To accurately portray the younger LaMotta, De Niro trained with LaMotta until LaMotta felt he was ready to box professionally. The actor found that boxing came naturally to him; he entered as a middleweight boxer, winning two of his three fights in a Brooklyn ring dubbed “young LaMotta” by the commentator. According to Jake LaMotta, he felt that De Niro was one of his top 20 best middleweight boxers of all time.

De Niro then moved to Paris for three months, eating at the finest restaurants in order to gain sufficient weight to portray LaMotta after retirement. He said after that prothestics “never get the neck right” as his main reason for gaining the weight. De Niro won an Academy Award for Best Actor for his performance.

It was the first Scorsese/De Niro movie I’d ever seen on the big screen, at my college, it blew me away… topped only by seeing ‘Taxi Driver’ a few weeks later. What an exceptional intorduction to these guys work! The film is all De Niro, it’s impossible to take your eyes off him and he commands every scene he’s in. The rest of the cast are all exceptional, Joe Pesci in his first major role, Cathy Moriarty in her debut (what a wasted career she’s had since) and Frank Vincent. By the end of the 1980s, Raging Bull had cemented its reputation as a modern classic. It was voted the best film of the 1980s in numerous critics’ polls and is regularly pointed to as both Scorsese’s best film and one of the finest American movies ever made.


Taxi Driver 35th Anniversary *****

“Someday a real rain will wash all the scum off the streets”

Travis Bickle (Robert DeNiro) is an ex-Marine Vietnam veteran in New York. He’s an insomniac loner who passes the time by taking a permanent night shift as a Taxi Driver. He sees the worst of mankind each night on his rounds and this eats away at him, fuelling his urge to lash out and right the perceived wrongs in the city. Travis tries to make some sort of connection with Betsy (Cybil Shepherd) a worker on a presidential nomination campaign. His failed attempts at some kind of normality serve only to highlight how alienated and out of touch with reality he really is. Deciding to turn his urges into action, Travis determines to help teenage prostitute Iris (Jodie Foster) escape the clutches of her pimp (Harvey Keitel)…

I first saw Taxi Driver at a College Cinema club in the early 80’s. I had no idea what it was about but had been told it was ‘unmissable’ by a few guys who had seen it. You hear that a lot about way too many movies but this time it turned out to be true. It was my real introduction to the work of Scorsese; I had seen Raging Bull a few weeks before and was blown away by DeNiro and I had mistakenly at the time thought of Raging Bull as a ‘DeNiro’ film. I was young, gimme a break… But Taxi Driver stays with you after you’ve seen it, and after you’ve seen it again because repeat viewings are mandatory.

The film came out in 1976, a year after ‘One Flew Over the Cuckoo’s Nest’ and both films are exceptional studies of mental illness, albeit from different viewpoints. Whereas Cuckoo’s Nest pits a relatively sane man against the mental health system from inside an institution and is a damning indictment of that institution; Taxi Driver features an obviously irrational and mentally disturbed individual in a world he is incapable of comprehending.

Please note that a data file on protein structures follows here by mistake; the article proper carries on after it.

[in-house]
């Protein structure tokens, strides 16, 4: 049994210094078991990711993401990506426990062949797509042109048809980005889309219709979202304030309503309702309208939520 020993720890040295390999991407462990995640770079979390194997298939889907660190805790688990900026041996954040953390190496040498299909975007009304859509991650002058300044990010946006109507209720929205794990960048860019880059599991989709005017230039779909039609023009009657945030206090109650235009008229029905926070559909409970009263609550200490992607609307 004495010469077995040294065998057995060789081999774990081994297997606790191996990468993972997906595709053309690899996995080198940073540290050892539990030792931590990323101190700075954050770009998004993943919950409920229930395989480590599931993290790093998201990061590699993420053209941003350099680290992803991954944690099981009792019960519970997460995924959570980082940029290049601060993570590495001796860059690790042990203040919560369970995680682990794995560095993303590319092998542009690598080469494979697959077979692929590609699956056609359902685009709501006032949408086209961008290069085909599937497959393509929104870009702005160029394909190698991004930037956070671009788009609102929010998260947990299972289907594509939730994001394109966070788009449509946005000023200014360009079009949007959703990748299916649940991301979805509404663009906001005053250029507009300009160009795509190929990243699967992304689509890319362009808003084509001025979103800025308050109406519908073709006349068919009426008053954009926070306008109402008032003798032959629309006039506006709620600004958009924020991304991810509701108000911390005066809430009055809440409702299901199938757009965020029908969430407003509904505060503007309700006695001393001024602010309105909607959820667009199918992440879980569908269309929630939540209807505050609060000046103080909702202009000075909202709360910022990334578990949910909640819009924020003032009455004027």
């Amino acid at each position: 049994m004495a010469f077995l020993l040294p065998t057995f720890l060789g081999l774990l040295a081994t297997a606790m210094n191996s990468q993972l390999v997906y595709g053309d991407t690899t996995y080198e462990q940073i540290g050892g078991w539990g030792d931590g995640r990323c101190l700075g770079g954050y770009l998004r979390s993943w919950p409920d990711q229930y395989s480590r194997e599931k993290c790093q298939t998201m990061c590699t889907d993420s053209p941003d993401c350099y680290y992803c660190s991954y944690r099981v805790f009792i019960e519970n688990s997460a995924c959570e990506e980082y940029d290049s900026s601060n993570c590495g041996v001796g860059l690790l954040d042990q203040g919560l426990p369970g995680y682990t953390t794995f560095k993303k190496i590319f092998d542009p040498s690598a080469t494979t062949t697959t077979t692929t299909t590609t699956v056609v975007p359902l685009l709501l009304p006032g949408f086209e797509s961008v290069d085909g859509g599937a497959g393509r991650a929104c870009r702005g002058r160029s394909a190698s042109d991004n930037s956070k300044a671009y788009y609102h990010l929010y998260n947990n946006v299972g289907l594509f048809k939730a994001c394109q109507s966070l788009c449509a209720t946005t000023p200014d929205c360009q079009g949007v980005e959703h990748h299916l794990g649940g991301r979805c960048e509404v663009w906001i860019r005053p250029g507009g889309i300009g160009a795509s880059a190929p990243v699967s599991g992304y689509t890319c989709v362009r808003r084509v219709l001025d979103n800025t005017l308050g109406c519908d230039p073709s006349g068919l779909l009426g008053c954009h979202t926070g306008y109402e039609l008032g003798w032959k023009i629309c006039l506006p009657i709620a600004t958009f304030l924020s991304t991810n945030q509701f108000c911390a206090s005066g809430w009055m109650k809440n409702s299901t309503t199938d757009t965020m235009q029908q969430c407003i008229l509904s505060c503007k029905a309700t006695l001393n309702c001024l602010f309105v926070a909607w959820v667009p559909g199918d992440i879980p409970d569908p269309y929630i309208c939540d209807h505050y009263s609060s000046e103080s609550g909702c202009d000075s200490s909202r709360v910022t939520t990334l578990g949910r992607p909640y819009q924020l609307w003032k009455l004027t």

The quality of everyone’s work is there on the screen. Bernard Herrmann’s terrific score gets under Travis and the viewers skin. Paul Schrader’s script is exceptional and signalled the dark heart that would permeate his work henceforth: Hardcore, Raging Bull, Mishima being the standouts. DeNiro fulfilling the promise of his previous year’s best supporting actor Oscar for The Godfather Part II. He is surrounded by a fantastic supporting cast, Jodie Foster as Iris, Cybil Shepherd as Betsy and Harvey Keitel as Sport the pimp… but DeNiro carries the weight of the movie, he’s in almost every scene and his is an exceptional performance.

However the film belongs to Scorsese, returning to the New York of his breakthrough ‘Mean Streets’ of three years earlier. He brings all the individual parts together to form what is a dark, disturbing and compelling film. Essentially we are watching Travis’ psychosis and irrational thought process unravel to an explosive climax. On the page it must have looked bleak and it’s difficult to imagine how hard a sell it must have been to the studio. Scorsese sells it perfectly.

I’ve watched everything that Scorsese and DeNiro have done since that first Taxi Driver viewing; there have been the odd stumble here and there, especially for DeNiro of late but Scorsese is never less than essential viewing.

35 years after its initial release, Taxi Driver remains an all-time classic. The 35th Anniversary Blu-Ray and DVD are released this week with all the old and some new features.

Quality: 5 out of 5 stars

Is it good: 5 out of 5 stars